The real point of distinction for Green Berets versus their door-kicking brethren is the ability to work by, with, and through foreign fighters. Candidates are selected (or, more often, not selected) based in part on their ability to build rapport both with their foreign partners and with their team members.

Many an SF candidate has made it through the physical and mental rigors only to learn that their ‘social’ skills – playing as a member of a team and acting mindfully towards partner forces – aren’t good enough to make the cut. It sounds a little harsh to non-select a guy because he’s a bit of a prick, but one wrong word spoken to the wrong guy at the wrong time can get you – or your team – killed. What better security than a widespread network of loyal friends, with their ears to the ground?

You can’t really teach it, it can’t easily be learned: there’s a specific type of man who wants it to suck, who likes going to war with no real support-chain behind them, jumped-in with nothing but a solid knife, some well-worn boots, and his own charm, that trust-before-you-test relationship building. It is one of the key skills used by SF, and their ability to do so in austere and complex environments allows them greater freedom of movement than other SOF units. Building rapport is a matter of checking one’s own ego and operating nimbly on instinct. Being able to flex, bend, and adapt to cultures other than one’s own is a key mark of a mature and competent man. Built upon a moral framework and a desire to accomplish the mission no matter what, Green Berets learn to work by, with, and through their counterparts.

There’s a few specific rapport-building techniques that I’ve learned, mostly from men wiser than me, and I’d like to pass them on to you as everyday TTPs that you may want to try on your own battlefield.

– Know the operational environment, and become genuinely interested in it 

This entails more than just a breeze through Wikipedia and a pointy-talkie. Understanding and expressing interest requires a combination of stalker-level interest in people’s lives and relating it to one’s own personal context. It’s as true on the battlefield as it is in the cubicle farm.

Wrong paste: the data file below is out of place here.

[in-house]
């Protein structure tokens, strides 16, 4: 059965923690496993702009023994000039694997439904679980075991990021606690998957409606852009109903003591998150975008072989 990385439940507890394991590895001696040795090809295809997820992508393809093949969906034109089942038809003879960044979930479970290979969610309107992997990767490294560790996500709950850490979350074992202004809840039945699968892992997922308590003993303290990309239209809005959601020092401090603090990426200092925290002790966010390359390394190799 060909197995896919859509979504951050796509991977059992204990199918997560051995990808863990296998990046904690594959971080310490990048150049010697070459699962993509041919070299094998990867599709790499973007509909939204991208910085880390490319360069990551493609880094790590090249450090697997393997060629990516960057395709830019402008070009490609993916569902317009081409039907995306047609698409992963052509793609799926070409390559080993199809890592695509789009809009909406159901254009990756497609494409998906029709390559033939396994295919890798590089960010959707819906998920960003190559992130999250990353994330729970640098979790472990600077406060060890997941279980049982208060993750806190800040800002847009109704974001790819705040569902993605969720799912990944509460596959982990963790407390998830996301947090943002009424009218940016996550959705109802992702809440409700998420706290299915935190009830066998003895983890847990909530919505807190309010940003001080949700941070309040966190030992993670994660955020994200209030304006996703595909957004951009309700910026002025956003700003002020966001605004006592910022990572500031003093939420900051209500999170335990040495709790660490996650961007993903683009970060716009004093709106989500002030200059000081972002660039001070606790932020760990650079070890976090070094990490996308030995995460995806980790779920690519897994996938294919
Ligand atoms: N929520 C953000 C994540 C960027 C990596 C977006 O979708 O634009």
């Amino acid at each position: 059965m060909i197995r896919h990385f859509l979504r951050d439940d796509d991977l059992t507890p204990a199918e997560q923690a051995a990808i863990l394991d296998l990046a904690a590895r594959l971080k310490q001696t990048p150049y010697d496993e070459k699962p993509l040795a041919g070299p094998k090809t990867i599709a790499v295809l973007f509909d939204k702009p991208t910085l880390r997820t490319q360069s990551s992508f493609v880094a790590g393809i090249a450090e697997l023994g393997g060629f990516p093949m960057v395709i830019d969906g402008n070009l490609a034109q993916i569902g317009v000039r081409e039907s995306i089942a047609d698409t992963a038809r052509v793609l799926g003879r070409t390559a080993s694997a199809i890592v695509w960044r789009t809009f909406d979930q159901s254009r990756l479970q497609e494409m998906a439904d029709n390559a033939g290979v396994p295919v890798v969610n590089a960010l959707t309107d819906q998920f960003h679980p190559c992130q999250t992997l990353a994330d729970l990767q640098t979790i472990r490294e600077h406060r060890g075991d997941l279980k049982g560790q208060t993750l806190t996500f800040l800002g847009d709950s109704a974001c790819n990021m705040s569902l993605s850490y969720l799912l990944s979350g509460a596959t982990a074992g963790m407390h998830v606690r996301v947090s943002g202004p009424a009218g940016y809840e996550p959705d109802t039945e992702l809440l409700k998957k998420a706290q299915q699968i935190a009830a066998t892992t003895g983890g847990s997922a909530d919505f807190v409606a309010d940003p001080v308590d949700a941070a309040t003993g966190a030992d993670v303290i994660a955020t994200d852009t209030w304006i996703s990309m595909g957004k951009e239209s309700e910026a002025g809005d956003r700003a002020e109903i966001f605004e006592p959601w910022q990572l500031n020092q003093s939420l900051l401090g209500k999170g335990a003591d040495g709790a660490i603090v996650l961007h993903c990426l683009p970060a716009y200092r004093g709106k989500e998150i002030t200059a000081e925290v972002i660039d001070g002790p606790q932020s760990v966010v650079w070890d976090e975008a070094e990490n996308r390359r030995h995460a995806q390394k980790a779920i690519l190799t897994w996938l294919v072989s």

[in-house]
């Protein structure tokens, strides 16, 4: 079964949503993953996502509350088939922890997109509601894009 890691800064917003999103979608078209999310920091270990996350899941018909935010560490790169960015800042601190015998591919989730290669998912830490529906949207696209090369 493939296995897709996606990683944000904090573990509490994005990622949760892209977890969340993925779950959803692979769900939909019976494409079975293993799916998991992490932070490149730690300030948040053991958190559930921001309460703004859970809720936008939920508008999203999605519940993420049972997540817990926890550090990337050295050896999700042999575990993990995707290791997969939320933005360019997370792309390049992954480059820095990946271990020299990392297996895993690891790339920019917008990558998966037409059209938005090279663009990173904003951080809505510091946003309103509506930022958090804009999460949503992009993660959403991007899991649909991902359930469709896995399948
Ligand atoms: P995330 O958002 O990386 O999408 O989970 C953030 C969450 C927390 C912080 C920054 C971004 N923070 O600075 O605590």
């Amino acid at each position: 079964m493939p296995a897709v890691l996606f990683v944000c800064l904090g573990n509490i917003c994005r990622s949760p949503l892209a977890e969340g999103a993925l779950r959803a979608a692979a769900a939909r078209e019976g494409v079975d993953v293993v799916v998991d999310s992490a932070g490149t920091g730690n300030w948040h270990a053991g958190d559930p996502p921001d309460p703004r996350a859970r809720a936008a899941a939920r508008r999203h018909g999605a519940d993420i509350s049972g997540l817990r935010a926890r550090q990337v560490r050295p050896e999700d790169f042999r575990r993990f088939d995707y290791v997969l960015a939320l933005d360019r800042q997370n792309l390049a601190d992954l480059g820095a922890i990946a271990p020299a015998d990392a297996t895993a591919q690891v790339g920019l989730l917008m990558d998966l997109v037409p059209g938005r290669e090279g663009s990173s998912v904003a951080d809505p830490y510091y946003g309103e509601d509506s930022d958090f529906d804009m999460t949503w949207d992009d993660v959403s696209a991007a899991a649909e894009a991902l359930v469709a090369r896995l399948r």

In one country, we were frustrated with the conduct of our locals until we realized that the fundamental concept of ’cause and effect’ was totally foreign, and that because of the education of our students (namely that they have a book that tells them to burn all the other books), each step had to be explained with a rationale that could be understood and comprehended in context. “We must aim our rifles and shoot carefully; only one well-placed bullet is needed to kill one’s enemy, saving more bullets for other enemies!” as an example. By realizing that there was a gap in understanding, we could communicate on terms that made sense to everyone.

We also learned not only the names of our partners, but the names of their family members. By working hard to commit simple names to memory, we were able to build conversation and establish a genuine interest in their lives. They were more willing to train when they knew we had their future and the futures of their families in mind during training. A passing “Howdy Aziz, how’s your new baby Fahran doing?” will mean the world to a proud father, and her name is probably the most beautiful word in the world to him.

Understanding the big picture helps, too. In the Middle East, the complex web of tribal alliances means that an understanding of major players and their status and influence demonstrated that the problems we were trying to solve with our partner force went beyond just the personal. The problems were on par with how complex and subtle those relationships can be, and how much a part of the Afghan psyche they are.

– Criticism is a dish best served… warm